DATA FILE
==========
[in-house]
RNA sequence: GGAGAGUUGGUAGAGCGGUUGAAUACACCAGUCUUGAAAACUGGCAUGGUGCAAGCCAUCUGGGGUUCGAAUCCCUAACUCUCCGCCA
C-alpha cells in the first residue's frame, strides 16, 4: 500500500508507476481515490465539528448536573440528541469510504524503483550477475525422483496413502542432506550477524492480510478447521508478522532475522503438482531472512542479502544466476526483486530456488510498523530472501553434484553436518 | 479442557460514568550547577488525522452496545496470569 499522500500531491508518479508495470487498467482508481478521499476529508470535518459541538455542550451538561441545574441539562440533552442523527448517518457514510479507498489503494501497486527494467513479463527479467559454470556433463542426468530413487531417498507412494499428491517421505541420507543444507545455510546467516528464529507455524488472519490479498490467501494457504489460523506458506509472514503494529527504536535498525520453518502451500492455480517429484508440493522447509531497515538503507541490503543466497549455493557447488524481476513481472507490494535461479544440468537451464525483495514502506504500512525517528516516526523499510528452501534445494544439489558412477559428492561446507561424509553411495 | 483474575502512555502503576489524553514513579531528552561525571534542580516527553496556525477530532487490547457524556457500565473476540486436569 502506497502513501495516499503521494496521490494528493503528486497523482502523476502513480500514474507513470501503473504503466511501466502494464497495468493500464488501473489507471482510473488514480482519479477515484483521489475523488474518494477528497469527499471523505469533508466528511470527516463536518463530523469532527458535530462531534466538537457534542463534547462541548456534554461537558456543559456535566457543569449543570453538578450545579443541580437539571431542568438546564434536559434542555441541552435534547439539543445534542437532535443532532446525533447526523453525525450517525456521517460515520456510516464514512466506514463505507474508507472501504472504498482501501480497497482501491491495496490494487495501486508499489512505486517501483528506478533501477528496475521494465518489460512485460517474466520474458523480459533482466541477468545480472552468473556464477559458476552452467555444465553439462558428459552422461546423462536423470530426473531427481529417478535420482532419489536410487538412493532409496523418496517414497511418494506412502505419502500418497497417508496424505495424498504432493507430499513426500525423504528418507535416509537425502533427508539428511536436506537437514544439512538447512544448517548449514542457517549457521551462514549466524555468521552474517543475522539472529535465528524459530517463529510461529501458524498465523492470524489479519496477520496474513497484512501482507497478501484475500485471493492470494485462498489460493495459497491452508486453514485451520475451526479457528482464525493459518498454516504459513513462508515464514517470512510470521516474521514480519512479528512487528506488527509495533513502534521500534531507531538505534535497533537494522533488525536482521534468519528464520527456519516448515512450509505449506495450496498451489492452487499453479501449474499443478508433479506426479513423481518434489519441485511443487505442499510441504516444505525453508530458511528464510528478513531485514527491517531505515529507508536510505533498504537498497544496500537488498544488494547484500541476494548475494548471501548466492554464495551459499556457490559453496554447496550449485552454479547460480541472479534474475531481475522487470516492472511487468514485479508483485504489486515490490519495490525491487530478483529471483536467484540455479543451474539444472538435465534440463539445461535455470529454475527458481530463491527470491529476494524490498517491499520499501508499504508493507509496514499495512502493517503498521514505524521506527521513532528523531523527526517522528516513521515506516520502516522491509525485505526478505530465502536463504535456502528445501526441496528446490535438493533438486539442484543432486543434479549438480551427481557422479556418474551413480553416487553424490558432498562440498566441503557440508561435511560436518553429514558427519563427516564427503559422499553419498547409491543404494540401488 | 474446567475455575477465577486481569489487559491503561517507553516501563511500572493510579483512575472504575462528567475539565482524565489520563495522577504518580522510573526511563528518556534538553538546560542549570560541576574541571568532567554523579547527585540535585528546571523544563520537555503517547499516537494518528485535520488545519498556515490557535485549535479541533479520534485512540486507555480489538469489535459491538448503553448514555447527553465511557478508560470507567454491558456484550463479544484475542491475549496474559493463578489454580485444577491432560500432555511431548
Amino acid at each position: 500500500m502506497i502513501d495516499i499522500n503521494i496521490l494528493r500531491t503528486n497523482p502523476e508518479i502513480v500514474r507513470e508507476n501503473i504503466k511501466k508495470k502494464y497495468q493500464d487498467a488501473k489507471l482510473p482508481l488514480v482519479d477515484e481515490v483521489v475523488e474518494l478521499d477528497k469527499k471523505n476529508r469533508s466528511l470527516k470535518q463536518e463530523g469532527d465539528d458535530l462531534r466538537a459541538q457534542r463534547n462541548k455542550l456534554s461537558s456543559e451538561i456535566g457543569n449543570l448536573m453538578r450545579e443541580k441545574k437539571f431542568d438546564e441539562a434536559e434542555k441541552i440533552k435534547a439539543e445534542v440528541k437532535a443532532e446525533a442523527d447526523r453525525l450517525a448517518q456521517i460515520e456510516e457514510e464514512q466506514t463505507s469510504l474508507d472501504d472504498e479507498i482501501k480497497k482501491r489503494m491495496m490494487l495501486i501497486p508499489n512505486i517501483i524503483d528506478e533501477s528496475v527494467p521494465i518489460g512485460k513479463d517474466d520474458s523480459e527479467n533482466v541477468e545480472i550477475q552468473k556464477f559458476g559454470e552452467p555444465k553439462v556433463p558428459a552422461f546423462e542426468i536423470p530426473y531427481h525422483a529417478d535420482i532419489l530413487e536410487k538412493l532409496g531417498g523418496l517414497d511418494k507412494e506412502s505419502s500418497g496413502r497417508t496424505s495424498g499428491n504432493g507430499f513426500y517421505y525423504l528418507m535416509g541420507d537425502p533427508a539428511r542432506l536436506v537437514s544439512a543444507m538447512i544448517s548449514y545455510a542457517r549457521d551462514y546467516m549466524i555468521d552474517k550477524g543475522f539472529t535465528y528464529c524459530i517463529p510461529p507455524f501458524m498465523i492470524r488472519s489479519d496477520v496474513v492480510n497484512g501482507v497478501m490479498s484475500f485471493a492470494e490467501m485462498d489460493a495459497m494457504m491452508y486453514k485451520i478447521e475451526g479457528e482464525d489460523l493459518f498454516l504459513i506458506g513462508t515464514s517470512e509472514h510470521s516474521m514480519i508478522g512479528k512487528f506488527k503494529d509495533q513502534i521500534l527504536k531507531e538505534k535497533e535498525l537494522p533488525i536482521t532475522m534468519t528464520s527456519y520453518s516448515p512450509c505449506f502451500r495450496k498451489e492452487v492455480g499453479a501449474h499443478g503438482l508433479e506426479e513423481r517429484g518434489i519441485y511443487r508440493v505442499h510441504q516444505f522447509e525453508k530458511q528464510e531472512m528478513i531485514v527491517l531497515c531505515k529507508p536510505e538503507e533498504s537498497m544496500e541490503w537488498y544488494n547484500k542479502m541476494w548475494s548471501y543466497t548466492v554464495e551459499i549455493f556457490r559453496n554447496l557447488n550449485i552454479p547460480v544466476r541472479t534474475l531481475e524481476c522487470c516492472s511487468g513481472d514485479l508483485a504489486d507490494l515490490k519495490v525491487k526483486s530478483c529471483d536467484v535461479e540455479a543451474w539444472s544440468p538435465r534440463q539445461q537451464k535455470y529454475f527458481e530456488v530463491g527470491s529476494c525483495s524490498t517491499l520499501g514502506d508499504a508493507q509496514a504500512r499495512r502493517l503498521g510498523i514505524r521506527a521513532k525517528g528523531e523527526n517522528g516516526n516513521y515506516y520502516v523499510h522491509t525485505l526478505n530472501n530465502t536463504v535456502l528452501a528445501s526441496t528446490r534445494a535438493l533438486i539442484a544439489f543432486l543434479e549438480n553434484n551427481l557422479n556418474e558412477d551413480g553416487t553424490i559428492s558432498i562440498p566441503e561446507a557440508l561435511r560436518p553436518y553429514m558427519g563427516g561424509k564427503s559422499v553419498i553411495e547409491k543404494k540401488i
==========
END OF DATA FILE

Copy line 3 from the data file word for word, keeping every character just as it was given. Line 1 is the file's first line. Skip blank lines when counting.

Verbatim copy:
C-alpha cells in the first residue's frame, strides 16, 4: 500500500508507476481515490465539528448536573440528541469510504524503483550477475525422483496413502542432506550477524492480510478447521508478522532475522503438482531472512542479502544466476526483486530456488510498523530472501553434484553436518 | 479442557460514568550547577488525522452496545496470569 499522500500531491508518479508495470487498467482508481478521499476529508470535518459541538455542550451538561441545574441539562440533552442523527448517518457514510479507498489503494501497486527494467513479463527479467559454470556433463542426468530413487531417498507412494499428491517421505541420507543444507545455510546467516528464529507455524488472519490479498490467501494457504489460523506458506509472514503494529527504536535498525520453518502451500492455480517429484508440493522447509531497515538503507541490503543466497549455493557447488524481476513481472507490494535461479544440468537451464525483495514502506504500512525517528516516526523499510528452501534445494544439489558412477559428492561446507561424509553411495 | 483474575502512555502503576489524553514513579531528552561525571534542580516527553496556525477530532487490547457524556457500565473476540486436569 502506497502513501495516499503521494496521490494528493503528486497523482502523476502513480500514474507513470501503473504503466511501466502494464497495468493500464488501473489507471482510473488514480482519479477515484483521489475523488474518494477528497469527499471523505469533508466528511470527516463536518463530523469532527458535530462531534466538537457534542463534547462541548456534554461537558456543559456535566457543569449543570453538578450545579443541580437539571431542568438546564434536559434542555441541552435534547439539543445534542437532535443532532446525533447526523453525525450517525456521517460515520456510516464514512466506514463505507474508507472501504472504498482501501480497497482501491491495496490494487495501486508499489512505486517501483528506478533501477528496475521494465518489460512485460517474466520474458523480459533482466541477468545480472552468473556464477559458476552452467555444465553439462558428459552422461546423462536423470530426473531427481529417478535420482532419489536410487538412493532409496523418496517414497511418494506412502505419502500418497497417508496424505495424498504432493507430499513426500525423504528418507535416509537425502533427508539428511536436506537437514544439512538447512544448517548449514542457517549457521551462514549466524555468521552474517543475522539472529535465528524459530517463529510461529501458524498465523492470524489479519496477520496474513497484512501482507497478501484475500485471493492470494485462498489460493495459497491452508486453514485451520475451526479457528482464525493459518498454516504459513513462508515464514517470512510470521516474521514480519512479528512487528506488527509495533513502534521500534531507531538505534535497533537494522533488525536482521534468519528464520527456519516448515512450509505449506495450496498451489492452487499453479501449474499443478508433479506426479513423481518434489519441485511443487505442499510441504516444505525453508530458511528464510528478513531485514527491517531505515529507508536510505533498504537498497544496500537488498544488494547484500541476494548475494548471501548466492554464495551459499556457490559453496554447496550449485552454479547460480541472479534474475531481475522487470516492472511487468514485479508483485504489486515490490519495490525491487530478483529471483536467484540455479543451474539444472538435465534440463539445461535455470529454475527458481530463491527470491529476494524490498517491499520499501508499504508493507509496514499495512502493517503498521514505524521506527521513532528523531523527526517522528516513521515506516520502516522491509525485505526478505530465502536463504535456502528445501526441496528446490535438493533438486539442484543432486543434479549438480551427481557422479556418474551413480553416487553424490558432498562440498566441503557440508561435511560436518553429514558427519563427516564427503559422499553419498547409491543404494540401488 | 474446567475455575477465577486481569489487559491503561517507553516501563511500572493510579483512575472504575462528567475539565482524565489520563495522577504518580522510573526511563528518556534538553538546560542549570560541576574541571568532567554523579547527585540535585528546571523544563520537555503517547499516537494518528485535520488545519498556515490557535485549535479541533479520534485512540486507555480489538469489535459491538448503553448514555447527553465511557478508560470507567454491558456484550463479544484475542491475549496474559493463578489454580485444577491432560500432555511431548